Fresh Farmers Market Picks for Your Holiday Table | CUESA

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November 22, 2019

Fresh Farmers Market Picks for Your Holiday Table

Who says the winter farmers market is a quiet affair? In California, we are blessed with a bounty of cool-season crops and locally made goodies to make your holiday celebrations fresh and delicious.

You can make your holiday dinner prep easier (and delicious) with seasonal produce and handcrafted products while supporting family farmers and food makers. Here are some seasonal specialties from the Ferry Plaza Farmers Market to help you make the most of the winter market.

Hachiya and Fuyu persimmons

Persimmons are a fall favorite, available in two styles at the farmers market: Hachiya and Fuyu. Acorn-shaped Hachiyas must be enjoyed fully ripe, so select fruits that are delicately soft and mushy (otherwise they’re astringent). They can be dried to make the Japanese treat hoshigaki, or used in preserves and baking (as in this cookie recipe). The squat and sweet Fuyu, on the other hand, can be eaten when it is still hard. Slice it into salads or dry the slices into thick rounds.

Look for persimmons at K&J Orchards, Blossom Bluff Orchards, Twin Girls Farm, and other fruit growers at the farmers market.

Peak‐harvest walnuts

Fall is the time for harvesting walnuts. Excellent chopped, toasted, or glazed, the walnut, with its rich and satisfying flavor, lends itself just as easily into a roasted beet and goat cheese salad as it does into a dark chocolate brownie. Find freshly harvested walnuts at Glashoff Farms and Old Dog Ranch. The latter also offers flavors like Mexican Hot Chocolate, Whiskey Spice, and Rosemary to bring a toasty crunch to your holiday snack plates and salads.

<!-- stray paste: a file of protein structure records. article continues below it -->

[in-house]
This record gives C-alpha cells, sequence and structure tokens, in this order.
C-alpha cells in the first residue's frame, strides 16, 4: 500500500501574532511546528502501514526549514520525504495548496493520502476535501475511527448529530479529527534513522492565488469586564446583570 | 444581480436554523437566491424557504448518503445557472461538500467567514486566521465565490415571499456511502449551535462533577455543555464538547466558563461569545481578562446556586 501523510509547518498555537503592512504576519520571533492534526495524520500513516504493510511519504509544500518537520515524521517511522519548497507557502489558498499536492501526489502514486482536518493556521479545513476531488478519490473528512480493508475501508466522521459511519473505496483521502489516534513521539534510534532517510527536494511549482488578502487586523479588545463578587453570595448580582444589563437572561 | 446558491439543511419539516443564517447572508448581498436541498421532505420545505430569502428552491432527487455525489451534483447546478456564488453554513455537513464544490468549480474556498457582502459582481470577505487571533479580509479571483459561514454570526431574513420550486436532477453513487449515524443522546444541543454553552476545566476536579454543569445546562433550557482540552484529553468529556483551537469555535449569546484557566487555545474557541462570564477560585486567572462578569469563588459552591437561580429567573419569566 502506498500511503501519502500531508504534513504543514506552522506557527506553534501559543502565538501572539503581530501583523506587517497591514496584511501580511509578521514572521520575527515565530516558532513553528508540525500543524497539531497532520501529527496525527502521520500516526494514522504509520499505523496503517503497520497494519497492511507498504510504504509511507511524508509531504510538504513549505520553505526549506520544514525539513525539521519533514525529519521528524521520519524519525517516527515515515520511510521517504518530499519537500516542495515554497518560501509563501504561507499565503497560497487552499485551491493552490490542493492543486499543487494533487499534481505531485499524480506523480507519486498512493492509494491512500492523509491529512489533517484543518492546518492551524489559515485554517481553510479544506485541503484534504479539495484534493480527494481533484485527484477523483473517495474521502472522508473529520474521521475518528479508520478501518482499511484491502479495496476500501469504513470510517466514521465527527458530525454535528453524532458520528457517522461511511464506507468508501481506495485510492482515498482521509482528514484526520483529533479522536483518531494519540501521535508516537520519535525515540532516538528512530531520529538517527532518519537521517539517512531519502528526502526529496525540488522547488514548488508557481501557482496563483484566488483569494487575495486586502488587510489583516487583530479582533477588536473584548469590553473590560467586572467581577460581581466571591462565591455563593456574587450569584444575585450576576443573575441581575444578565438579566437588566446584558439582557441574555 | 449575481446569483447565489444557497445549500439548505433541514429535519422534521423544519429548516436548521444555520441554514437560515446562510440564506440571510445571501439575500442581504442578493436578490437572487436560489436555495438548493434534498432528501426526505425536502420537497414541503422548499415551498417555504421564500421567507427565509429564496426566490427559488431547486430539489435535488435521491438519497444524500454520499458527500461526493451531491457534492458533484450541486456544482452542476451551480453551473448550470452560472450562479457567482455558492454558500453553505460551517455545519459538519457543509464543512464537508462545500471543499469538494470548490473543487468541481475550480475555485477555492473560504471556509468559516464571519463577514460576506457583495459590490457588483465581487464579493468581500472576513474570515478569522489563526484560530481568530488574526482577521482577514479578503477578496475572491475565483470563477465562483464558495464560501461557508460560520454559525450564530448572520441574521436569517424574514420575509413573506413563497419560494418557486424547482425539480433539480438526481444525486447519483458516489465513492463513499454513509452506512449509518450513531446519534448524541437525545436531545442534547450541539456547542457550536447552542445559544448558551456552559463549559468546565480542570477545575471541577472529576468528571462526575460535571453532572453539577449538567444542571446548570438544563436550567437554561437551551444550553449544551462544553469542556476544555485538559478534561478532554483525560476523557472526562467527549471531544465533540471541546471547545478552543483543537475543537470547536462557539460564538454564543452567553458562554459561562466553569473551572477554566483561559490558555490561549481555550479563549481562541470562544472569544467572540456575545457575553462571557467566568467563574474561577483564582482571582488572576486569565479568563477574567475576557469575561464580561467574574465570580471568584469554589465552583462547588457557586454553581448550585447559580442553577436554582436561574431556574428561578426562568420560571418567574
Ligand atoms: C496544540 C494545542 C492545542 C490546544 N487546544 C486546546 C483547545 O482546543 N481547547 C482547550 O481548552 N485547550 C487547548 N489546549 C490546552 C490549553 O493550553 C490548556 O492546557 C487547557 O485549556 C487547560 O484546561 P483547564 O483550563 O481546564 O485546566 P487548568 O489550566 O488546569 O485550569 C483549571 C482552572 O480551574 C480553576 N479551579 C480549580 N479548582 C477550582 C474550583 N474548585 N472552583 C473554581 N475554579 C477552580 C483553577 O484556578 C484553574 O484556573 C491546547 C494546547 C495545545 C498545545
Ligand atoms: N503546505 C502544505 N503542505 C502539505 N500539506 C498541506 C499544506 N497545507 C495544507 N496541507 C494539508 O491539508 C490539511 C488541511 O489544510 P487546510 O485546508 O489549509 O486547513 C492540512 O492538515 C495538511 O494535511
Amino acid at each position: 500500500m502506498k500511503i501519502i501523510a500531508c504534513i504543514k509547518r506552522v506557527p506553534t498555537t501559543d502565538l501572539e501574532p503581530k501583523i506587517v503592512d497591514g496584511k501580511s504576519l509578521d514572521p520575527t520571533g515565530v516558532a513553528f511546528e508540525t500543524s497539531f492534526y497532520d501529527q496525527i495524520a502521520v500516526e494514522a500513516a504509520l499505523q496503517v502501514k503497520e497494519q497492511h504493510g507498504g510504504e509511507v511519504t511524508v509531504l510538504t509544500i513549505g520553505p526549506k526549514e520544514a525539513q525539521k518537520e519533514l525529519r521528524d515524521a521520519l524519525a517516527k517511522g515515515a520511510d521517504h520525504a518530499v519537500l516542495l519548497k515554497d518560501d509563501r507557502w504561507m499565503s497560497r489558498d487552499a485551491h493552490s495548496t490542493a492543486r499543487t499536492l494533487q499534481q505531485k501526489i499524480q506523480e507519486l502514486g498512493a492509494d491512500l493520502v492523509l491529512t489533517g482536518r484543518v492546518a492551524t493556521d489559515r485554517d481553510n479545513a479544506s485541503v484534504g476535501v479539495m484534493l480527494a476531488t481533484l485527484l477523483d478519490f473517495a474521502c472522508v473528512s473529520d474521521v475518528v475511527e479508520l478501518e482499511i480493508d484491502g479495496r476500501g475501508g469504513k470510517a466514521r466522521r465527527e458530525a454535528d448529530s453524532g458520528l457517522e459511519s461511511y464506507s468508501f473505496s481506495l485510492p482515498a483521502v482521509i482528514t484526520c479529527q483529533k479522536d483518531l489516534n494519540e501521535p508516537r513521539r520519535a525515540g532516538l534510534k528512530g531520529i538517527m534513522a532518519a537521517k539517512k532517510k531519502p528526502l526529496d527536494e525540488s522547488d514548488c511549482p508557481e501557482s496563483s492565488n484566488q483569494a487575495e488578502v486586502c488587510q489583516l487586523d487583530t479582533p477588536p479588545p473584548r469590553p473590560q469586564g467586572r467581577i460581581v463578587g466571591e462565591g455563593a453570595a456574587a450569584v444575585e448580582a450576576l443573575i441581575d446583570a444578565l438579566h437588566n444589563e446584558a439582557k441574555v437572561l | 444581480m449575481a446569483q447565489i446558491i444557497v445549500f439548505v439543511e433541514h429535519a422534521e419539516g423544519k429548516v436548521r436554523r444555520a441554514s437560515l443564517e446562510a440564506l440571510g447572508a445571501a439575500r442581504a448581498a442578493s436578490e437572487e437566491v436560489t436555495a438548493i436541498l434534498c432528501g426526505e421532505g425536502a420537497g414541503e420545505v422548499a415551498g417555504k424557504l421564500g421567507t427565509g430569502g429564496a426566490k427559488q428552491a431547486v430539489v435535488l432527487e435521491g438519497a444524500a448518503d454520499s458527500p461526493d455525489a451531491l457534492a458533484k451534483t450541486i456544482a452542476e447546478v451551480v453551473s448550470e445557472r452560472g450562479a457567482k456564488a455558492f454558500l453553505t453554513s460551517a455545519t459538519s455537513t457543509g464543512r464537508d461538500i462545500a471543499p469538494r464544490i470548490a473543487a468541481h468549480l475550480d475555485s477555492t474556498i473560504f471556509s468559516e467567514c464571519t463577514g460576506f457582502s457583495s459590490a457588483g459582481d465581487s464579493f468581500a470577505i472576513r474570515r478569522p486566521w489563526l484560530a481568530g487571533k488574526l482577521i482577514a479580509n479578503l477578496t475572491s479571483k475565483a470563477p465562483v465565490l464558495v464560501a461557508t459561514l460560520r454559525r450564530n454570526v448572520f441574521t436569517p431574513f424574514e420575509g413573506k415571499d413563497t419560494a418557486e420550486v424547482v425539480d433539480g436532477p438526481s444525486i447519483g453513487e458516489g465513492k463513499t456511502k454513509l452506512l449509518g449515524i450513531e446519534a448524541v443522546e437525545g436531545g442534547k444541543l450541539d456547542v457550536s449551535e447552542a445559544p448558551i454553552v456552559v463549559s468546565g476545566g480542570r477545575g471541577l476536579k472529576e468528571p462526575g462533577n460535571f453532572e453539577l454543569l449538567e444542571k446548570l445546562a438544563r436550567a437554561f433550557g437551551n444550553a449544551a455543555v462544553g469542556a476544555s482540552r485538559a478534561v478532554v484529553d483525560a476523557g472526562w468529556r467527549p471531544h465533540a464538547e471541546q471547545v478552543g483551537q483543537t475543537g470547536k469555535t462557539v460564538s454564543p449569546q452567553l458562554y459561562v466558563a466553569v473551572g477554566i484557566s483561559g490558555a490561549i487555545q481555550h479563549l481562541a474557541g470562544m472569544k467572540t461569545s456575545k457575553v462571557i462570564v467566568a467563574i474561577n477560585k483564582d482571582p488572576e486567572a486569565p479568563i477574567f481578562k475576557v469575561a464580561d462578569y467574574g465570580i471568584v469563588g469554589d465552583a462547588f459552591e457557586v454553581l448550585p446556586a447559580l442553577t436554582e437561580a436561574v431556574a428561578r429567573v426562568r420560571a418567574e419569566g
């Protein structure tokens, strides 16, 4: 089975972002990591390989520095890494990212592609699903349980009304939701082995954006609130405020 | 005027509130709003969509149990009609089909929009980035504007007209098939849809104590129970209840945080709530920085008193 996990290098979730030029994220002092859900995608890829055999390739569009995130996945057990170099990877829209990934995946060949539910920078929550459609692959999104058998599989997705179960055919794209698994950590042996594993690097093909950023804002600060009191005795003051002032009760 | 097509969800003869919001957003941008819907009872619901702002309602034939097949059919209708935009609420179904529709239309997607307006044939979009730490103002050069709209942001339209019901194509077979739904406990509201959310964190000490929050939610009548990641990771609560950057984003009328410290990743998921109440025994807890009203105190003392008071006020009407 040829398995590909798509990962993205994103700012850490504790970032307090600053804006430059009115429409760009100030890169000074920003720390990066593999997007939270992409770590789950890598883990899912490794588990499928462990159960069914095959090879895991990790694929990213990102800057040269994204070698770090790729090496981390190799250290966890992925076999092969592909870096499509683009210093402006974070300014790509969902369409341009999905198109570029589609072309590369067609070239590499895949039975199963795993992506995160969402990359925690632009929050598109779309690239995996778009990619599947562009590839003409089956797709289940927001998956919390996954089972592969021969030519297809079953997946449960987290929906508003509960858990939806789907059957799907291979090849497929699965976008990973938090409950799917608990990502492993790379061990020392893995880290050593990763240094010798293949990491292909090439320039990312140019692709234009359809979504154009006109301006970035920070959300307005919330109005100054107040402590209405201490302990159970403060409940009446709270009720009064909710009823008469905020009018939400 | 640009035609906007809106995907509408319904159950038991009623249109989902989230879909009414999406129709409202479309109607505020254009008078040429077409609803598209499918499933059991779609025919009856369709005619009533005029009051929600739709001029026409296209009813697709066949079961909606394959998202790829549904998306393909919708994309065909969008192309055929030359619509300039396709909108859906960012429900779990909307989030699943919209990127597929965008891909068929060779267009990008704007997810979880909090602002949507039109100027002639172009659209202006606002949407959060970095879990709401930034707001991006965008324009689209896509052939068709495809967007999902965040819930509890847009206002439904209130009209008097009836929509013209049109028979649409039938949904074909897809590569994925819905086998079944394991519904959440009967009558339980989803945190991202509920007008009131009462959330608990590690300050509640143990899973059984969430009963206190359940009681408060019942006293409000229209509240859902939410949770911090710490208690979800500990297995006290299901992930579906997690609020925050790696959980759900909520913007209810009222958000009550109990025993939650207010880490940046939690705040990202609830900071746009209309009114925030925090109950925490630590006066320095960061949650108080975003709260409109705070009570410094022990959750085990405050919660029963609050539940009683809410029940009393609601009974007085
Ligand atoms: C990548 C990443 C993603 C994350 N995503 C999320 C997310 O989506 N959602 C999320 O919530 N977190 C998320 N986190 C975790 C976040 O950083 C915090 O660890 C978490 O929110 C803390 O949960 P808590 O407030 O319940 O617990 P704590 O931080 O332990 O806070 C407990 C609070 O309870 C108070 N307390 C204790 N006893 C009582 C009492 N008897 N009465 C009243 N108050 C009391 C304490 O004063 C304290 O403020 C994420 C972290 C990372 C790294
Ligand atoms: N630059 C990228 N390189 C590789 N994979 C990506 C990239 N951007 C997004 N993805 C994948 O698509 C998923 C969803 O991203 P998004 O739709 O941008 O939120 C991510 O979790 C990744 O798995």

Beyond butternut

Winter squash are harvested during the fall, when their rinds hardens, and can be stored until spring, lasting through the critical cold months. Sweeter and denser than the summer squash, winter varieties make a belly‐filling basis for soups and pies and a hearty vessel for stuffing. As decorative as they are delicious, winter squash can be found in various colors, sizes and flavors. The most well‐known varieties include butternut, spaghetti and acorn, but local farmers are helping us explore lesser‐known members of the winter squash family.

Look for through the farmers market, and check out our winter squash guide for a primer on varieties.

Heirloom apples

Up your apple pie game with heirloom apples from the farmers market. At grocery stores, you might only find a handful of apples such as Red Delicious and Granny Smith, but at the farmers market, you’ll find more than 50 fresh and flavorful varieties with evocative names like Mutsu, Gravenstein, and Black Twig, each available for a brief, delicious window of time.

Use them in apple sauce, pie, salads, stuffings, chutneys, and more. Find them at the farmers market at Devoto Orchards and Apple Farm.

No ordinary cranberry sauce